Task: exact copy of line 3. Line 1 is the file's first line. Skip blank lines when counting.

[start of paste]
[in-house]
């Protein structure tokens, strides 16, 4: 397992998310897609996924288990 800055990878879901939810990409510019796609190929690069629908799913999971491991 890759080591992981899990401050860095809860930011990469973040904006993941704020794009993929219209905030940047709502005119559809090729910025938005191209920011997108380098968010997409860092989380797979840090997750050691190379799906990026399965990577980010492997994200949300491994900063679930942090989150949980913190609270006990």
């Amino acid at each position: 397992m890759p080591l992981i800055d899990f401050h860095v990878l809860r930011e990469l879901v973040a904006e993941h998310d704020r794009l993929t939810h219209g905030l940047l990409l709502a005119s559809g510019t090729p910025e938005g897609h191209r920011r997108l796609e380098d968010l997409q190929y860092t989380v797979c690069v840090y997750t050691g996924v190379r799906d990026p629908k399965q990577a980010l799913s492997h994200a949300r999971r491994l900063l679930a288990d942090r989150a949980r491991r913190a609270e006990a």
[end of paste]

């Amino acid at each position: 397992m890759p080591l992981i800055d899990f401050h860095v990878l809860r930011e990469l879901v973040a904006e993941h998310d704020r794009l993929t939810h219209g905030l940047l990409l709502a005119s559809g510019t090729p910025e938005g897609h191209r920011r997108l796609e380098d968010l997409q190929y860092t989380v797979c690069v840090y997750t050691g996924v190379r799906d990026p629908k399965q990577a980010l799913s492997h994200a949300r999971r491994l900063l679930a288990d942090r989150a949980r491991r913190a609270e006990a």